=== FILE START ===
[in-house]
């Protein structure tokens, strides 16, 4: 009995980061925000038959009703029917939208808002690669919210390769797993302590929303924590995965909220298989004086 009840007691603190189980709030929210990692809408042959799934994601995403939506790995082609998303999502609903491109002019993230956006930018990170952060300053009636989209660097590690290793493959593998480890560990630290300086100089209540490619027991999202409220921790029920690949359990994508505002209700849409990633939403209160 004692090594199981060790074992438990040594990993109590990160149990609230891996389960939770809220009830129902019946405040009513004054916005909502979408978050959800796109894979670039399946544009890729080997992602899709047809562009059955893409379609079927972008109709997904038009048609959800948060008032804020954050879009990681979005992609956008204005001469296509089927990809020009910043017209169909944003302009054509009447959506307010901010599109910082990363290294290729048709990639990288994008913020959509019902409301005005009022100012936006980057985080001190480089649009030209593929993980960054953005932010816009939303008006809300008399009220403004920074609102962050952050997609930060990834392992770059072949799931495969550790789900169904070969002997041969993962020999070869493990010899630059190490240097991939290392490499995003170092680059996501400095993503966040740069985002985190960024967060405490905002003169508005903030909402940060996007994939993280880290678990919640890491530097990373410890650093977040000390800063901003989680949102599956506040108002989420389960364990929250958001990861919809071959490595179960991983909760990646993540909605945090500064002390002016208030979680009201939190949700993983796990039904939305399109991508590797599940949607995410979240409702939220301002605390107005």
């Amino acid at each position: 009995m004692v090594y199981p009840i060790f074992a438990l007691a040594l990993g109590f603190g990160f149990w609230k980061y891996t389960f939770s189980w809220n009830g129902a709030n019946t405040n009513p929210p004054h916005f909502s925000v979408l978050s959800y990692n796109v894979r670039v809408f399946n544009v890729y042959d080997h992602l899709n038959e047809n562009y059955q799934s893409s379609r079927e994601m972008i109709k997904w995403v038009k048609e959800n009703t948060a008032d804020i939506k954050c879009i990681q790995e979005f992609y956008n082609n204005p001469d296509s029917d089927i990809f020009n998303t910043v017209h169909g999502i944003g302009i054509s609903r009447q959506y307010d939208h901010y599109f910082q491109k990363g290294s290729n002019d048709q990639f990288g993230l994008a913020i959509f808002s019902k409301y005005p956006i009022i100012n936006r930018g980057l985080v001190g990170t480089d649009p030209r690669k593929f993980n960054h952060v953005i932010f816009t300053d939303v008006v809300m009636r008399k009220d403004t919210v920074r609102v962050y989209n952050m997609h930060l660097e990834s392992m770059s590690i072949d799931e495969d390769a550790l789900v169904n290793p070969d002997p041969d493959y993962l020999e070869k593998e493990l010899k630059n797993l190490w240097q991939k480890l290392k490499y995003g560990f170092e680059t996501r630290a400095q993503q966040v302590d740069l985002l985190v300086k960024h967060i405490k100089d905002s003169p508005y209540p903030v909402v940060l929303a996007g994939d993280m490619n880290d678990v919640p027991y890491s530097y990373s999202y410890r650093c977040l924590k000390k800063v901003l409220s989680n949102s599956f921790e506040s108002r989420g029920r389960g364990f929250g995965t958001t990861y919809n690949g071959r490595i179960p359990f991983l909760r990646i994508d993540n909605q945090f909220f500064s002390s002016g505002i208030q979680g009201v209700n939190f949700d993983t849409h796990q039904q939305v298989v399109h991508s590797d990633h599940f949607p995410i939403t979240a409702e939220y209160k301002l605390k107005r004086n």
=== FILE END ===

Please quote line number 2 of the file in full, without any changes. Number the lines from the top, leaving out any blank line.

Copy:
């Protein structure tokens, strides 16, 4: 009995980061925000038959009703029917939208808002690669919210390769797993302590929303924590995965909220298989004086 009840007691603190189980709030929210990692809408042959799934994601995403939506790995082609998303999502609903491109002019993230956006930018990170952060300053009636989209660097590690290793493959593998480890560990630290300086100089209540490619027991999202409220921790029920690949359990994508505002209700849409990633939403209160 004692090594199981060790074992438990040594990993109590990160149990609230891996389960939770809220009830129902019946405040009513004054916005909502979408978050959800796109894979670039399946544009890729080997992602899709047809562009059955893409379609079927972008109709997904038009048609959800948060008032804020954050879009990681979005992609956008204005001469296509089927990809020009910043017209169909944003302009054509009447959506307010901010599109910082990363290294290729048709990639990288994008913020959509019902409301005005009022100012936006980057985080001190480089649009030209593929993980960054953005932010816009939303008006809300008399009220403004920074609102962050952050997609930060990834392992770059072949799931495969550790789900169904070969002997041969993962020999070869493990010899630059190490240097991939290392490499995003170092680059996501400095993503966040740069985002985190960024967060405490905002003169508005903030909402940060996007994939993280880290678990919640890491530097990373410890650093977040000390800063901003989680949102599956506040108002989420389960364990929250958001990861919809071959490595179960991983909760990646993540909605945090500064002390002016208030979680009201939190949700993983796990039904939305399109991508590797599940949607995410979240409702939220301002605390107005």